CRISPR-Cas is a nonspecific RNA system that can be activated by the amplified product RNA, cleavages the reporter RNA, and releases a fluorescent dye from the quencher. The CRISPR-based system has attracted growing enthusiasm due to its pathogen diagnosis ability [51]. It can realize the on-site test of SARS-CoV-2 on cold-chain food using simple equipment. The test time varies from 40 to 70 min when excluding the time for RNA extraction [52][53]. Combined with RT-LAMP technology, the CRISPR-Cas system can achieve an LoD of 10 copies/μL. Most CRISPR-based SARS-CoV-2 detection methods use the Cas12 enzyme to specifically recognize the virus sequence [54]. In addition, the all-in-one dual CRISPR-Cas12a analysis system does not need a pre-amplification step and it improves the sensitivity of the assay by using double CRISPR RNA. It can detect 1.2 DNA targets and 4.6 RNA targets in 40 min. The system can be developed as a one-step test platform without the need for cDNA preparation which has the potential for SARS-CoV-2 detection on cold-chain food [55].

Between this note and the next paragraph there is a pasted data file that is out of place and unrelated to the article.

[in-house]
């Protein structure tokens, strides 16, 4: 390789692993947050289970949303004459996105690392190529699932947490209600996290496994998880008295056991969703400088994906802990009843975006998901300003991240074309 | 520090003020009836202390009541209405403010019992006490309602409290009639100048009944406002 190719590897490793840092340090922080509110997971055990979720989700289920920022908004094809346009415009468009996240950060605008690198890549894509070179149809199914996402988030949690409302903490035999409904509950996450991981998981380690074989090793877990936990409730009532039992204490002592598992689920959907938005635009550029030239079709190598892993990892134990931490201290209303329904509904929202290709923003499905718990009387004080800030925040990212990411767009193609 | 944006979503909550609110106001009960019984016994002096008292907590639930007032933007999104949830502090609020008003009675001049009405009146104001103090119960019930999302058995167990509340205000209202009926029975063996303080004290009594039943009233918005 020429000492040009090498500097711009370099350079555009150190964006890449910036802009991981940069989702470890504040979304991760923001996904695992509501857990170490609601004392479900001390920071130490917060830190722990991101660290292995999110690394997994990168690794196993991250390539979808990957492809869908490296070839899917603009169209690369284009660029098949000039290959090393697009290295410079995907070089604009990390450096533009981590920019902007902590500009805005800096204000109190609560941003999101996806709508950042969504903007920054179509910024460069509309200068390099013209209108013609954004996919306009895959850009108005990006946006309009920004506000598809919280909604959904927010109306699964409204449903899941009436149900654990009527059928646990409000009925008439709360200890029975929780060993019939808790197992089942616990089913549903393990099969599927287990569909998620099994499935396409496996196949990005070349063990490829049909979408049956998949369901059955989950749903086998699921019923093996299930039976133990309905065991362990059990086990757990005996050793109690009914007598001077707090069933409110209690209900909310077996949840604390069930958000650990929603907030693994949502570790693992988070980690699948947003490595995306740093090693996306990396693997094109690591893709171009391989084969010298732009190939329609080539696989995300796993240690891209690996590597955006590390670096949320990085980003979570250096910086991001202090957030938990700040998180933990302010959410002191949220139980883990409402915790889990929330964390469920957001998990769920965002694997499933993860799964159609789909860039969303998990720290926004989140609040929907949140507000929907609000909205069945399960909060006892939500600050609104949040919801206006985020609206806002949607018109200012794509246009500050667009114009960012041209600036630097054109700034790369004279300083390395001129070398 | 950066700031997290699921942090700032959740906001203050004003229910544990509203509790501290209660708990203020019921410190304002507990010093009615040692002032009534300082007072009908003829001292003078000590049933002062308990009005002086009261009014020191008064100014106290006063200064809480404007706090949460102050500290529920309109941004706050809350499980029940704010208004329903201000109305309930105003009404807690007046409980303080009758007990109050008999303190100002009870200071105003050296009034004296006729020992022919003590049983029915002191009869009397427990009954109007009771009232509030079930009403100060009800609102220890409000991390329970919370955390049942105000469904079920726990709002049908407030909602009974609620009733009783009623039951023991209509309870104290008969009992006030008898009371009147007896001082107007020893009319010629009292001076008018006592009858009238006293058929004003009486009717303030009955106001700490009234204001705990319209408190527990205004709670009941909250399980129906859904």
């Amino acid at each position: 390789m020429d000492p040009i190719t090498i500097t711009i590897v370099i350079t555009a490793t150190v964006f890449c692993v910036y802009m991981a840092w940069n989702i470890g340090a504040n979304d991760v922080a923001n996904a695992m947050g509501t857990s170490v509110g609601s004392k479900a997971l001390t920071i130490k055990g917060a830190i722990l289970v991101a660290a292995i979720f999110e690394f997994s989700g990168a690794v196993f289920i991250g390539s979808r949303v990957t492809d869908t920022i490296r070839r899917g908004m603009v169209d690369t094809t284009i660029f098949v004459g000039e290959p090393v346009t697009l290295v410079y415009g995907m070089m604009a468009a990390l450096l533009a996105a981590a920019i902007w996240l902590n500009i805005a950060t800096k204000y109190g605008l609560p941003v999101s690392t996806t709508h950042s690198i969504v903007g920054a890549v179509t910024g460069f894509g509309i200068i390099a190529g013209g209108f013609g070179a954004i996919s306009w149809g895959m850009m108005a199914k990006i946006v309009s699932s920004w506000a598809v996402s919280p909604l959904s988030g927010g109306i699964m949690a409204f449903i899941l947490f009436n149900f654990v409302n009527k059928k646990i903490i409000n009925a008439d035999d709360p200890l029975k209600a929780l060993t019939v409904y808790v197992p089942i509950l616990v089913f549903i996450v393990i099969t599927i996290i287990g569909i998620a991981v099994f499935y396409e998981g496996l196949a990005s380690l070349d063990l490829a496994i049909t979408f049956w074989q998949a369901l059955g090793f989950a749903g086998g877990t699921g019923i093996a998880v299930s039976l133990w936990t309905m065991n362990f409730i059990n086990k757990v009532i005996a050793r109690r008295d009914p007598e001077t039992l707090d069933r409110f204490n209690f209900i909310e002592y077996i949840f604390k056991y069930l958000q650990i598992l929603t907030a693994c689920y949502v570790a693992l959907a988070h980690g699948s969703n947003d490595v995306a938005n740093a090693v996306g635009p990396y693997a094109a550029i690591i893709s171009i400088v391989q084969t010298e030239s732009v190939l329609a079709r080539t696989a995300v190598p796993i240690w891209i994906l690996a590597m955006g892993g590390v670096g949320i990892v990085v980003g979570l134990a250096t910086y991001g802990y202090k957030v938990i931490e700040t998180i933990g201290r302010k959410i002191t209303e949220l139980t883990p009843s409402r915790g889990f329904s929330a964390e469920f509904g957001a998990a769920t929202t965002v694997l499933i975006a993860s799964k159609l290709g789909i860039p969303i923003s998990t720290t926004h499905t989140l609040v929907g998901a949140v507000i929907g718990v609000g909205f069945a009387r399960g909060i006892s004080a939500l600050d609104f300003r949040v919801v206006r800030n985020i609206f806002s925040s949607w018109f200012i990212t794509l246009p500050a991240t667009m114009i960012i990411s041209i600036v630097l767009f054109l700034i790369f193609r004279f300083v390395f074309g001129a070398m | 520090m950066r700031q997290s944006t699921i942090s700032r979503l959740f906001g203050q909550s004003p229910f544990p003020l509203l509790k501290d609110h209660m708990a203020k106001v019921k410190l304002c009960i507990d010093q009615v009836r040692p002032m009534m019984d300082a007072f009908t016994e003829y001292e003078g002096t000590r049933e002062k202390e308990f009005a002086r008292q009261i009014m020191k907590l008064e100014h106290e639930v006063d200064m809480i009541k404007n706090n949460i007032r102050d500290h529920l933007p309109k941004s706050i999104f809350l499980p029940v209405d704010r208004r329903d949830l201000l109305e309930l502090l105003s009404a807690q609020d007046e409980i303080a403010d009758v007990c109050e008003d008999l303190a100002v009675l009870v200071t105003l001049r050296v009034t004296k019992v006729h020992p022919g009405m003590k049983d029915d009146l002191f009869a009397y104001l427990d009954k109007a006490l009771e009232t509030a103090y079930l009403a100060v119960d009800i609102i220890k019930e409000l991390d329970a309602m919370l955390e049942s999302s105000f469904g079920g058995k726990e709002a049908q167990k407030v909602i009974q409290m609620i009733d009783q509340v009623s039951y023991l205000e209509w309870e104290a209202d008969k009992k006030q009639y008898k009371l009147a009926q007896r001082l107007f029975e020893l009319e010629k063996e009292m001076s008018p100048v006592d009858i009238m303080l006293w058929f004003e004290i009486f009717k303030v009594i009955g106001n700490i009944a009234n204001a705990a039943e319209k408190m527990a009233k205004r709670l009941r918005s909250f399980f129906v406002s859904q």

2.4. Microfluidic Biochip

Microfluidic chips integrate various small-scale laboratory functions on a single chip to complete the steps in traditional laboratories [56]. It uses a small number of reagents and samples to obtain accurate test results in a short time, and is especially suitable for the rapid detection of SARS-CoV-2 on cold-chain food. Recently, paper-based microfluidics, centrifugal chips, wearable microfluidic devices, and digital nucleic acid detection chips have been proposed for pathogen testing and disease screening [57]. For instance, the IDNOW® instrument proposed by Abbott™ in the United States can detect a positive sample. The product has received an emergency use authorization (EUA) from the U.S. Food and Drug Administration (FDA). The instrument weighs only 3 kg and is portable and suitable for POCT [58][59].